These visually meaningful estimates  break down when the cone sensitivities tend to -functions because the mentioned matrix elements for , essentially the integral of the product of two -functions with the same peak, diverge. Nonnegativity is still to be proved. The estimates, consisting of the three peaked cone sensitivities, are not representative of actual functions, e.g., the constant reflectance. For smoothest estimates of , its second derivative is a weighted sum of the visual basis functions, replacing by the smoothest estimate of , with three coefficients to be determined, see Eq. (4) of Ref.  or Eq. (A4) in Appendix A with , replacing by and, for practical purposes, the cone sensitivities by the CIE color-matching functions. The solution of the inhomogeneous differential equation involved whose first derivative vanishes at both ends of the visual range (two boundary conditions), defines new visually meaningful basis functions and, next, leads to a inhomogeneous set of linear equations for its coefficients with symmetric, positive definite matrix in Eq. (9) of Ref. , hence nonsingular. Its solution , , if is constant, always exists and is independent of the amplitude of . It is between 0 and 1 for tristimulus values , , in the principal domain of the object color solid belonging to for all , similarly constructed, see Eq. (16) of Ref. . See Fig. 2 of Ref.  for examples of .
Actually, and are estimated and, next, and by integration and a suitable integration constant. We prove that is a least-squares fit to . In Eqs. (A2)–(A9) of Appendix A with replace , , , , , , , , and by, respectively, , , , , , , , , and . From Eq. (A9) we haveA6). Since at and at there. Next, minimize, as a function of and , 2) coincides with Eq. (A11), mutatis mutandis. is obtained by integrating from to with appropriate integration constant [see Eq. (16) of Ref. ], and is linear in its tristimulus values , , . The three basis functions are these integrals of the two functions on the right-hand side of Eq. (1) and the function equal to unity for all . The least-squares fit guarantees that is representative of , in general. Since they are metameric under , they intersect at the, at least three, zeroes of blacks [2,21] , 539, and 608 nm. On (449, 539) and (539, 608) the mean square difference of and cannot be large if the mean square difference of and is sufficiently small by Wirtinger’s inequality . On (449, 608) and are then close. Near the ends of visual range and in general differ as the latter’s boundary values are unknown. In the definition of [see Eqs. (A7a) and (A6)], when , this error propagates favorably since the color-matching functions are zero at these ends. Thus, the error introduced by replacing by is small, if is smooth. If , is a least-squares fit to , by the prior proof. Since like disposes of two parameters only, a least-squares fit is indispensable for constancy of color . In general, , especially at the ends of the visual range. Since the error propagates favorably, the mean square difference of and is almost minimal. On (449, 608) and cannot much differ if that difference is sufficiently small, as discussed above. Examples in Fig. 2 of Ref.  show that the terms and are, in general, not small since and , unknown to the visual system, assume arbitrary values between 0 and 1. We suppress the resulting error.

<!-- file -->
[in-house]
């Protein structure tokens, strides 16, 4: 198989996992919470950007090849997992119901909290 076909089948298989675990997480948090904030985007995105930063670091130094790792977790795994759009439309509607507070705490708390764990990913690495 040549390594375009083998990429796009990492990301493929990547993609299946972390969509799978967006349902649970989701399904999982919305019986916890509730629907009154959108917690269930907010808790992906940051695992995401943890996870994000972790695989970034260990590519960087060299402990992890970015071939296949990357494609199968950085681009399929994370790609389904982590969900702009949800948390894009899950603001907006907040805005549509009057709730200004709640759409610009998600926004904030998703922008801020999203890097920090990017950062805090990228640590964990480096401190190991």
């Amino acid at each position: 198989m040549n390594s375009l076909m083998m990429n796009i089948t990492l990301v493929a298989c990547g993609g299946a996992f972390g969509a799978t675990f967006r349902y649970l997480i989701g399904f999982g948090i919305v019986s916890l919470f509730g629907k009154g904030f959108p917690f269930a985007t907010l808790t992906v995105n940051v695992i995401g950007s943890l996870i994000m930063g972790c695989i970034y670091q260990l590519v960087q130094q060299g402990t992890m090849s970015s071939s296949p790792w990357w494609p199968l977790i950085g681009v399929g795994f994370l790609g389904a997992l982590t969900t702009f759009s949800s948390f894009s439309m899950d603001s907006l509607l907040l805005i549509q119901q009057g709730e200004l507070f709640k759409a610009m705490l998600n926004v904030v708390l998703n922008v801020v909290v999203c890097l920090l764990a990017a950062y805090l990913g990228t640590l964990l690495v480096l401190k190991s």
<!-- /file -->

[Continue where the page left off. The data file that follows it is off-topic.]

We have the basic equation on (, ):A7), simplified in Eq. (A9), w(λ) = 1 and Eq. (16) of Ref. . The other basis function equals unity for all λ. The illuminant-dependent coefficients are uniquely determined by the tristimulus values , , of equal to those of ; is satisfied if , , is in the principal domain  of the object-color solid belonging to , a condition satisfied for desaturated . The residual estimation error , zero for constant , is small on (449, 608) if is smooth, but, in general, large at the ends of the visual range. Perceptual variables are functions of color constant visual variables. The latter are defined by the left-hand side of the following equation with some narrow . We have 5]. Consider over the integral of , equal to the integral of . Since the von Kries type quotients belonging to , and , are equal, the error in Eq. (3b) equals, apart from a minus sign, the first term. See Eq. (21) of Ref.  with and replaced by and . A theorem (see Eq. (12) of Ref. ), shows that the error depends on, among other things, and , small for smooth and . Hence, the visual variable defined by the integral on the left of Eq. (3b), for constant , is almost illuminant-independent, with error smaller than in the case of the von Kries type quotient. If it is virtually zero, the left-hand side of Eq. (3b) recovers from tristimulus values , , of the image as it would have appeared if it had been taken under , the first integral on the right. If so, this proves von Helmholtz’s conjecture [3,9,10], defining “white light.” Equations (3) also apply to saturated . Substitute , derived in that case .